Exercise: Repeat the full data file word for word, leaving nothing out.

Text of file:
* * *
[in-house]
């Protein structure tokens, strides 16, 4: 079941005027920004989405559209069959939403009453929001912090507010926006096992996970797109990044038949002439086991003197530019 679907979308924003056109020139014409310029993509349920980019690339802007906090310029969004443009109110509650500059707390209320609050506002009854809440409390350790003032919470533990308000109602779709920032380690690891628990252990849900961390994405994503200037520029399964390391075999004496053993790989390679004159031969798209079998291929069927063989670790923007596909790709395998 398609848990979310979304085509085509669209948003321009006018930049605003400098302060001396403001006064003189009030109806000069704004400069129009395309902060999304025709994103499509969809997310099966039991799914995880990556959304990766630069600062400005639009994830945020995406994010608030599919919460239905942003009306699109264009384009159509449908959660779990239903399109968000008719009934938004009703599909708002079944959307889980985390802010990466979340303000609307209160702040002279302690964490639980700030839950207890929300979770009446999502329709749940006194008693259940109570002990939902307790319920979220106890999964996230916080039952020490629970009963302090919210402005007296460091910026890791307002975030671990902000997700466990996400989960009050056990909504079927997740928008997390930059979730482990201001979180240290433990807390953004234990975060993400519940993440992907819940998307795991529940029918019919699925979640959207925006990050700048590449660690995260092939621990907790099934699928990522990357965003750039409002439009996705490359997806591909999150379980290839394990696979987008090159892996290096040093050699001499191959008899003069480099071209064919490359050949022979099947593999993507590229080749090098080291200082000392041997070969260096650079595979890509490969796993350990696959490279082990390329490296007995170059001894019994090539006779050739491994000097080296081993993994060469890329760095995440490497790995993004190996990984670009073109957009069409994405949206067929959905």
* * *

[in-house]
């Protein structure tokens, strides 16, 4: 079941005027920004989405559209069959939403009453929001912090507010926006096992996970797109990044038949002439086991003197530019 679907979308924003056109020139014409310029993509349920980019690339802007906090310029969004443009109110509650500059707390209320609050506002009854809440409390350790003032919470533990308000109602779709920032380690690891628990252990849900961390994405994503200037520029399964390391075999004496053993790989390679004159031969798209079998291929069927063989670790923007596909790709395998 398609848990979310979304085509085509669209948003321009006018930049605003400098302060001396403001006064003189009030109806000069704004400069129009395309902060999304025709994103499509969809997310099966039991799914995880990556959304990766630069600062400005639009994830945020995406994010608030599919919460239905942003009306699109264009384009159509449908959660779990239903399109968000008719009934938004009703599909708002079944959307889980985390802010990466979340303000609307209160702040002279302690964490639980700030839950207890929300979770009446999502329709749940006194008693259940109570002990939902307790319920979220106890999964996230916080039952020490629970009963302090919210402005007296460091910026890791307002975030671990902000997700466990996400989960009050056990909504079927997740928008997390930059979730482990201001979180240290433990807390953004234990975060993400519940993440992907819940998307795991529940029918019919699925979640959207925006990050700048590449660690995260092939621990907790099934699928990522990357965003750039409002439009996705490359997806591909999150379980290839394990696979987008090159892996290096040093050699001499191959008899003069480099071209064919490359050949022979099947593999993507590229080749090098080291200082000392041997070969260096650079595979890509490969796993350990696959490279082990390329490296007995170059001894019994090539006779050739491994000097080296081993993994060469890329760095995440490497790995993004190996990984670009073109957009069409994405949206067929959905």